The Other Side of the Moon

installation (joined wooden chair, dominoes, monitor, camcorder), dimensions variable,
Paks Gallery, Museum Kiscell − Municipal Picture Gallery, Roman church space, Budapest, 1997

A camera records the vision of a wooden chair, and sends it to a monitor opposite the chair. The viewer can see that what
is “broadcast” is not the whole reality, but merely its visible part. The elongated shadow of the chair, composed of dominos,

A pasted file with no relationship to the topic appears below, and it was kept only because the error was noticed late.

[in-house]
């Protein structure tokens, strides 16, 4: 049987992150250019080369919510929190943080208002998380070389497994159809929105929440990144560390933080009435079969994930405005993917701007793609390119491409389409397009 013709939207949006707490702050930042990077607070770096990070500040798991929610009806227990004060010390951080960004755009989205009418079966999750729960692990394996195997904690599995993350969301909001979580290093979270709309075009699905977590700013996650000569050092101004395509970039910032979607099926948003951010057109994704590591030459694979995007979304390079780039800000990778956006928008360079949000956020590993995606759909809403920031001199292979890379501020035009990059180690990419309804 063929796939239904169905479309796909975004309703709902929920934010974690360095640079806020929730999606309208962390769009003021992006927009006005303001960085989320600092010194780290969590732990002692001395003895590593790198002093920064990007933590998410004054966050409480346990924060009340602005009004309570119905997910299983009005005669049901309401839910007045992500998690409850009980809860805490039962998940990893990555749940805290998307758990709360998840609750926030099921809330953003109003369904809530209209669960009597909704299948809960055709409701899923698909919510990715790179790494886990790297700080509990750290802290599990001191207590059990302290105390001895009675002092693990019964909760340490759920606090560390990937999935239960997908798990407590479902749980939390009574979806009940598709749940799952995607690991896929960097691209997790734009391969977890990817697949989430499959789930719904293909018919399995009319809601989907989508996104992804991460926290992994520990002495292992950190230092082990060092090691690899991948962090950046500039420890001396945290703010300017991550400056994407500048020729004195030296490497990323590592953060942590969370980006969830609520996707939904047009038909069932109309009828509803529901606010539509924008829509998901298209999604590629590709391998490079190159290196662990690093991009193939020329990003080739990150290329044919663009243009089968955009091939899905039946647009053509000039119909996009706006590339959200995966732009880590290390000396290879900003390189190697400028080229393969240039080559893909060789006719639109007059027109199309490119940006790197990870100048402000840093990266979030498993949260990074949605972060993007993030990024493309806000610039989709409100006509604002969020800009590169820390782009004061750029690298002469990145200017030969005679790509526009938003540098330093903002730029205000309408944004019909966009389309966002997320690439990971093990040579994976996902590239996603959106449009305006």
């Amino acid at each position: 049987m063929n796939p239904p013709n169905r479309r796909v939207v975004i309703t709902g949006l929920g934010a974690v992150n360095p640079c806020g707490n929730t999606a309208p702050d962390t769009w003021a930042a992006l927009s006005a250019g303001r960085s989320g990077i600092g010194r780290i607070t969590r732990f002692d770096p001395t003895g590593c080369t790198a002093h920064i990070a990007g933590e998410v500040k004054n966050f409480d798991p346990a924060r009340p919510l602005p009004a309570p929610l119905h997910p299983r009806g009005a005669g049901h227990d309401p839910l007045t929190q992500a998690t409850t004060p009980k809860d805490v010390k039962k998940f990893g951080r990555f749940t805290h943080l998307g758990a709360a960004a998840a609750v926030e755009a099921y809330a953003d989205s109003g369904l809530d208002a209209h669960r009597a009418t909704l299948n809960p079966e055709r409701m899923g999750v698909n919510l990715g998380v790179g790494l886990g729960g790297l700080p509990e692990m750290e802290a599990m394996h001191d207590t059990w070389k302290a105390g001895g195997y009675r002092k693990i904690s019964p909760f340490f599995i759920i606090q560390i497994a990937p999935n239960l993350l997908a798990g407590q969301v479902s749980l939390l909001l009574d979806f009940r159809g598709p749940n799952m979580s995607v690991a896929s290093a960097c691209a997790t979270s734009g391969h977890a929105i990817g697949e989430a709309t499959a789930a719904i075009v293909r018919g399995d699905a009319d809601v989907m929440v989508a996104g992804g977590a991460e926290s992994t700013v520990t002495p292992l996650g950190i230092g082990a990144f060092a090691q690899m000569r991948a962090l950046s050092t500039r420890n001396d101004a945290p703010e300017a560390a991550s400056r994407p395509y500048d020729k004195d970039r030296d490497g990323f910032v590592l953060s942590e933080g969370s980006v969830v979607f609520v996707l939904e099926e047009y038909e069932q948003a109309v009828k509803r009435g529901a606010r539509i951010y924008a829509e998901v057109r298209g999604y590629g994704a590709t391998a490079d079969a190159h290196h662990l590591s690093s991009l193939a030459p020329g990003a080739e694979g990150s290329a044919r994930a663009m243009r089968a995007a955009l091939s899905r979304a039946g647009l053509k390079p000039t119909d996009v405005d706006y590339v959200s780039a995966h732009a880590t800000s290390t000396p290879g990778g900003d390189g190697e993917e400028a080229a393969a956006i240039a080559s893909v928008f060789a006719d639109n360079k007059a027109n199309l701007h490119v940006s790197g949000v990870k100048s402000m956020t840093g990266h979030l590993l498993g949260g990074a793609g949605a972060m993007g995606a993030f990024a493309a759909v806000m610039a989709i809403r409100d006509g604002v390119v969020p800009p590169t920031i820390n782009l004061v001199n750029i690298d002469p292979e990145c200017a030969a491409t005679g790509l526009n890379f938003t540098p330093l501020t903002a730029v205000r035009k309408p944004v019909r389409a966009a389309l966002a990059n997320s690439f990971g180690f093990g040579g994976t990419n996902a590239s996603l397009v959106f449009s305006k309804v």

is invisible for the “all-seeing media”. The camera mediates and selects, restricts and regulates the perceptual experience
of reality, and consequently cannot substitute for it (cf. “media critique”).

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